As in our earlier example, Infrastructure as a Service provides server space to those looking to host things but aren’t interested in investing in server hardware themselves. An IaaS provider holds the physical server hardware and the user pays them for what they need as and when required. So, if a cloud hosted website has an increase in traffic the owner will pay more the additional cloud computing demands, and if the website sees a drop in traffic, the user will pay less for the hosting.
Platform as a Service (PaaS)
Platform as a Service is where back-end services are carried out and is primarily used by programmers who are building something or users, like organizations, that need to run proprietary software. As the name suggests, PaaS provides the foundational ‘platform’ for developers to build on. A great example of PaaS is a web hosting plan which provides everything needed to build a website, while they take care of the technical services and elements like upgrades and maintenance – they provide the serviced platform on which you can build your site.
Software as a Service (SaaS)
For most end-users, Software as a Service is where most interactions with the cloud take place. With SaaS, the running of applications is moved away from individual devices (like laptops, desktops, phones, and tablets) and is instead handled largely, if not entirely, by hardware in the cloud. So, instead of installing software on your computer, the software now lives in servers in the cloud and is connected to by users when needed. As the majority of the processing for SaaS are carried out in the cloud, the computing requirements on individual devices is greatly reduced.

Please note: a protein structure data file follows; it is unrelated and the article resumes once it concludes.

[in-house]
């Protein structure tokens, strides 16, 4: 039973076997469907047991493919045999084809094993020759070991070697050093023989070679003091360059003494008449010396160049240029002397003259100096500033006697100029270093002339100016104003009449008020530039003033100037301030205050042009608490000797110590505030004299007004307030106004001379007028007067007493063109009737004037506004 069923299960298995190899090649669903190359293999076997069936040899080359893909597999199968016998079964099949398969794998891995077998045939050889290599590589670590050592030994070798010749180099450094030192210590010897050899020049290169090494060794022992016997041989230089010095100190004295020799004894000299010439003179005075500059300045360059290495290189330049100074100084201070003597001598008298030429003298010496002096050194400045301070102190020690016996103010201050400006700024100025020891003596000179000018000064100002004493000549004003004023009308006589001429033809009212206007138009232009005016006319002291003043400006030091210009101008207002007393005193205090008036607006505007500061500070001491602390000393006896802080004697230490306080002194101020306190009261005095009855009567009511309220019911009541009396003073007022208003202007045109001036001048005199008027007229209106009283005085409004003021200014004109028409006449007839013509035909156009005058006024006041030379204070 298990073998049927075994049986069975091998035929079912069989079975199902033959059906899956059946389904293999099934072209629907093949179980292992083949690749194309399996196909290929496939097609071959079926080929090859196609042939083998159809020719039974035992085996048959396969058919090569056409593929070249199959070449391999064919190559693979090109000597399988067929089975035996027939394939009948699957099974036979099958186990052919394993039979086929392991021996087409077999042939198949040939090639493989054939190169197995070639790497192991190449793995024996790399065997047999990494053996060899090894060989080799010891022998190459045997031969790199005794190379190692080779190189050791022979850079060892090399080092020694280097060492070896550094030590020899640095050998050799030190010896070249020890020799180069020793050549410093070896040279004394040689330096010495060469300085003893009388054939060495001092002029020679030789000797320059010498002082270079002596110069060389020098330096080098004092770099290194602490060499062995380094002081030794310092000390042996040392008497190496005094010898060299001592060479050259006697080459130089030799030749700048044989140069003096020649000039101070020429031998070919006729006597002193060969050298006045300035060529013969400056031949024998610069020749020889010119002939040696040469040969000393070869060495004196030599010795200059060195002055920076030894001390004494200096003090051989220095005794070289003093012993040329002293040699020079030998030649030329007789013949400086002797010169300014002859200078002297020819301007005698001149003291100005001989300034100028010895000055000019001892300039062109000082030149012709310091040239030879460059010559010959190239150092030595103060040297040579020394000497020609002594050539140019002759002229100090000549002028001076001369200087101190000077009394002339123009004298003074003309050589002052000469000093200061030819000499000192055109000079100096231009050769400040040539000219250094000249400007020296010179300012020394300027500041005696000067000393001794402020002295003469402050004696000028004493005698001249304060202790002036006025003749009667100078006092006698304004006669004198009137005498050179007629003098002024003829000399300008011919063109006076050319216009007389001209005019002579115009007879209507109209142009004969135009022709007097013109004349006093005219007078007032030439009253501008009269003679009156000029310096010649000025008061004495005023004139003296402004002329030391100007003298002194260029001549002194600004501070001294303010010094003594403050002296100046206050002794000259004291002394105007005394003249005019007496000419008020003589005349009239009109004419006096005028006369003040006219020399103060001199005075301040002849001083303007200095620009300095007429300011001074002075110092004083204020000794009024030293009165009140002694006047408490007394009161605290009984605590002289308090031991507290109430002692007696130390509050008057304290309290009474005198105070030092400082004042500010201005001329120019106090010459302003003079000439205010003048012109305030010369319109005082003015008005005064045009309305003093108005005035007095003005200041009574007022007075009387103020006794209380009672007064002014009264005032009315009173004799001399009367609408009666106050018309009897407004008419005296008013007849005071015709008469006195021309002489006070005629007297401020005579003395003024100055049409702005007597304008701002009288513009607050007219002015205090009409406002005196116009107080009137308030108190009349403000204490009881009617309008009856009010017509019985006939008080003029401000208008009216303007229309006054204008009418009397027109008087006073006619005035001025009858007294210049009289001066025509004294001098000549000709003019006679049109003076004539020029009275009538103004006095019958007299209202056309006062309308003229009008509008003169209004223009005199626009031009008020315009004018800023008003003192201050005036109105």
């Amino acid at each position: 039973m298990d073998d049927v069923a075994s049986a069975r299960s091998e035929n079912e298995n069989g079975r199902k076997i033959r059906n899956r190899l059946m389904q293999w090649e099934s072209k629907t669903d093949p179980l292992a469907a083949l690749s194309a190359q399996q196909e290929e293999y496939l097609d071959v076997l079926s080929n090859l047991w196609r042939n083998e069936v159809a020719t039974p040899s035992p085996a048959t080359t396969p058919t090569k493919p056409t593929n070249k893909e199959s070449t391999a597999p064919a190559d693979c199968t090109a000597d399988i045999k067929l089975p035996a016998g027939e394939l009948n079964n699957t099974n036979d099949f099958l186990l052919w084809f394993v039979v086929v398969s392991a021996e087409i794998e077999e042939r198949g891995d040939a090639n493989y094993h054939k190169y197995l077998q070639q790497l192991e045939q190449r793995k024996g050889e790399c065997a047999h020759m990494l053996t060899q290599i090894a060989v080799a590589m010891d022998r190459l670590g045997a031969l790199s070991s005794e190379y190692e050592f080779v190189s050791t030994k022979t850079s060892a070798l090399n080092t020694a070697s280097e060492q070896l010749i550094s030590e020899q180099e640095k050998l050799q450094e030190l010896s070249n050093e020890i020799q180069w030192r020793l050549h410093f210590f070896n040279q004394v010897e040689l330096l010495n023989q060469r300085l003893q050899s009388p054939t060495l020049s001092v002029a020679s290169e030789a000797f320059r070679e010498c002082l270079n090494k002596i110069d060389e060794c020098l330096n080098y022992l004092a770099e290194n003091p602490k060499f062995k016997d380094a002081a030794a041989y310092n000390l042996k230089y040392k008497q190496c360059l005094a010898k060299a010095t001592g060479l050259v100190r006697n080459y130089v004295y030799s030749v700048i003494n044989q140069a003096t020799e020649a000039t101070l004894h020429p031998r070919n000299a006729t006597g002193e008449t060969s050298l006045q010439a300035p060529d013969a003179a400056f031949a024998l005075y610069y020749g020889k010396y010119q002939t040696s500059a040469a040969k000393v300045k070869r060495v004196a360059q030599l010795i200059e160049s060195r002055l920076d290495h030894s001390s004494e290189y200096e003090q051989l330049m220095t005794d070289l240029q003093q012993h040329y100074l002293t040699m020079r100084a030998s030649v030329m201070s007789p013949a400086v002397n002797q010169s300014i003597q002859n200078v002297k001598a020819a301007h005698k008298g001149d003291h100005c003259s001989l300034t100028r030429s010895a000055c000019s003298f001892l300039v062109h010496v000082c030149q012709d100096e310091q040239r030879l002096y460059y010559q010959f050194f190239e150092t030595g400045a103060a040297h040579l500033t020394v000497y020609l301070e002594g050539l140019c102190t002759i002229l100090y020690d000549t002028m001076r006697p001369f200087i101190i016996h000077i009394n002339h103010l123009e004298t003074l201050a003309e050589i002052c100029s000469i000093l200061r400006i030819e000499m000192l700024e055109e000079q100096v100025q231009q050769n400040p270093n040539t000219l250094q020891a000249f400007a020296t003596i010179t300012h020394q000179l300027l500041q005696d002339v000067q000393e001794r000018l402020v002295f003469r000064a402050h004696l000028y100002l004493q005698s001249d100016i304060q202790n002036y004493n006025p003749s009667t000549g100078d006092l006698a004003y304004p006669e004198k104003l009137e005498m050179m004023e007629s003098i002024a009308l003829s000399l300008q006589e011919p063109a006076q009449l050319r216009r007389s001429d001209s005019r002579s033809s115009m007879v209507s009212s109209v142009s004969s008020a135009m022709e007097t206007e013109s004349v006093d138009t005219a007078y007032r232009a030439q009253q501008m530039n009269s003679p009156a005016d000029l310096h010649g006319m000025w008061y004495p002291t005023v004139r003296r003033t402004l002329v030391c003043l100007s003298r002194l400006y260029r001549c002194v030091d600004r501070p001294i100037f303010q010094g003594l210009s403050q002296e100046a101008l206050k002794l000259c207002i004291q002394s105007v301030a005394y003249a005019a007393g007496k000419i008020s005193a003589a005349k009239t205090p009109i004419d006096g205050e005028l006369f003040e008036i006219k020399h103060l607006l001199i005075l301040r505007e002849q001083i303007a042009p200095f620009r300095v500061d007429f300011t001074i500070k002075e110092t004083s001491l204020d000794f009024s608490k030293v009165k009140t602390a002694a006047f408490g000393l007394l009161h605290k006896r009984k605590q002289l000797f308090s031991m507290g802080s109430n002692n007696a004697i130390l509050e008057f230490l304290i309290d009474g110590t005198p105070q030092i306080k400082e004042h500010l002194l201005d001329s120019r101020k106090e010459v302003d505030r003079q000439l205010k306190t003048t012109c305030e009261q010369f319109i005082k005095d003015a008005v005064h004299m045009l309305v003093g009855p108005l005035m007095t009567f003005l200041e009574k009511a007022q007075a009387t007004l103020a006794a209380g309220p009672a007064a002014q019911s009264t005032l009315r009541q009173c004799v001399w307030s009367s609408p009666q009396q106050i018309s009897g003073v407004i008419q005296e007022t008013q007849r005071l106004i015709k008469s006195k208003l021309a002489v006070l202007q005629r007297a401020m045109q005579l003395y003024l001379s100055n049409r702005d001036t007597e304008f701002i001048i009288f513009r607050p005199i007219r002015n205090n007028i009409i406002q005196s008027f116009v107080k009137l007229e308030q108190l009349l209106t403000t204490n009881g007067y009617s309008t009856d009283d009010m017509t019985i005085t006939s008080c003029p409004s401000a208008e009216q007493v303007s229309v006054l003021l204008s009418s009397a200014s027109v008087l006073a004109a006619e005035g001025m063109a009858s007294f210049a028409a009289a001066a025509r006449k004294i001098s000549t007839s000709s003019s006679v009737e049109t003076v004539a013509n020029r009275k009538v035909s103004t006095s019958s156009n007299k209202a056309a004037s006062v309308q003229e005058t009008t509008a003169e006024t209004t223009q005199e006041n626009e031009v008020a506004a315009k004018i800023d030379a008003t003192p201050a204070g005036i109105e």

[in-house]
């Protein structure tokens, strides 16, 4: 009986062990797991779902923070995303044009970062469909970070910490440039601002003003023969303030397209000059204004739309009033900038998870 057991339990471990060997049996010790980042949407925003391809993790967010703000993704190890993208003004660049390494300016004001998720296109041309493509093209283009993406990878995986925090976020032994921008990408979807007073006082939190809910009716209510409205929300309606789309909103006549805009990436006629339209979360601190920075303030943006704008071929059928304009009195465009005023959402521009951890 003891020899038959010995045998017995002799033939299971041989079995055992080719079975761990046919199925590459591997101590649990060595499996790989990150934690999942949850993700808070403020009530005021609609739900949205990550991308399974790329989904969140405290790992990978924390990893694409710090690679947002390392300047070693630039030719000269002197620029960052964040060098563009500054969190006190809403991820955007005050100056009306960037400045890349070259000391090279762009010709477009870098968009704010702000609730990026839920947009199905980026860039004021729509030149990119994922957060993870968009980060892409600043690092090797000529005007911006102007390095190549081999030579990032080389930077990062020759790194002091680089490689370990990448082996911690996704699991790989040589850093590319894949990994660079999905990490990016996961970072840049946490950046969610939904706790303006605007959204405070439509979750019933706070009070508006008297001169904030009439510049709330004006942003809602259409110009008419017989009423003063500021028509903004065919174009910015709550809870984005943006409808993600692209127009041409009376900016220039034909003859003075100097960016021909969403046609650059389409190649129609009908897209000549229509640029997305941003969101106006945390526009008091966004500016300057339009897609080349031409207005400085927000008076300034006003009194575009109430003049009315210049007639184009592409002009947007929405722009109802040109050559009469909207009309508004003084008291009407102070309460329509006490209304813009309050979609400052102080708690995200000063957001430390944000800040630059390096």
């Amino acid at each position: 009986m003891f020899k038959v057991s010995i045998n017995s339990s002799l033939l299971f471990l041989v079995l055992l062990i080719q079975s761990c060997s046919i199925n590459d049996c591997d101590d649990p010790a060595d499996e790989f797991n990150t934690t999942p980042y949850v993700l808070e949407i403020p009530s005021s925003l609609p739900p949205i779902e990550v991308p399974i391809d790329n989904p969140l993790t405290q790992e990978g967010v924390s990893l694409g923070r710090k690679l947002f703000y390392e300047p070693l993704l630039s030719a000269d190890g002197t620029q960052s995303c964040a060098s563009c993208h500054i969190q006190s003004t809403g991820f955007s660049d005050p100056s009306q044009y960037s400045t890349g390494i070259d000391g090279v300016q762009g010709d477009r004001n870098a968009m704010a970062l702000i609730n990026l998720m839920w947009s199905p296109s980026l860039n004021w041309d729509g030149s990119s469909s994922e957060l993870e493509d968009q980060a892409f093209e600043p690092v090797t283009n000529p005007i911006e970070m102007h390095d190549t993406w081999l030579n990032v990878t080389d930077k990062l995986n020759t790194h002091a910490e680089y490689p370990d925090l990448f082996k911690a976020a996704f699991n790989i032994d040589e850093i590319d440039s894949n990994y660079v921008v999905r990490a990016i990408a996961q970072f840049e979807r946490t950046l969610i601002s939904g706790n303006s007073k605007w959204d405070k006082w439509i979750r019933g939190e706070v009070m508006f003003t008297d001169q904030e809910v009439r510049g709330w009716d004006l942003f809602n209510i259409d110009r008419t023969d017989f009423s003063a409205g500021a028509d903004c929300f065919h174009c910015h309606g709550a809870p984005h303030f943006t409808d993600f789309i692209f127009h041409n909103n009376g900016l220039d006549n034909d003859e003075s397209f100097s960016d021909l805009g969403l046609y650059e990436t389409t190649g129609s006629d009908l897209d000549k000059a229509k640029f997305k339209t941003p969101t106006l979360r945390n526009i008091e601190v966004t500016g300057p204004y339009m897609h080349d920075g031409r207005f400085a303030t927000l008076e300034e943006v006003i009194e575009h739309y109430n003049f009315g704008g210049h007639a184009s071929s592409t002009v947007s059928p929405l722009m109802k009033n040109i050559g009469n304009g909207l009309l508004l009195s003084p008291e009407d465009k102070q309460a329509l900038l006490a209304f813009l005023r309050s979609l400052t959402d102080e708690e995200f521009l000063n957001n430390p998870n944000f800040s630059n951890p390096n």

Some common examples of SaaS are cloud-based productivity applications like Microsoft’s Office 365, Adobe’s Creative Suite, or Google Apps, file sharing applications such as Dropbox, streaming services like Netflix and Spotify, and communication programs like Slack.
The Future of Cloud Computing
Cloud computing is a relatively new idea that has only really become mainstream over the past decade or so. In this short period of time, however, rapid increases in computational performance have seen cloud computing grow exponentially as demand continues to increase and hardware gets more advanced.
As computer processing power increases, the cost of cloud hosting will almost certainly decrease. And as costs fall and convenience, power, and reliability increase, the cloud is going to increasingly represent the future of computing in the coming years.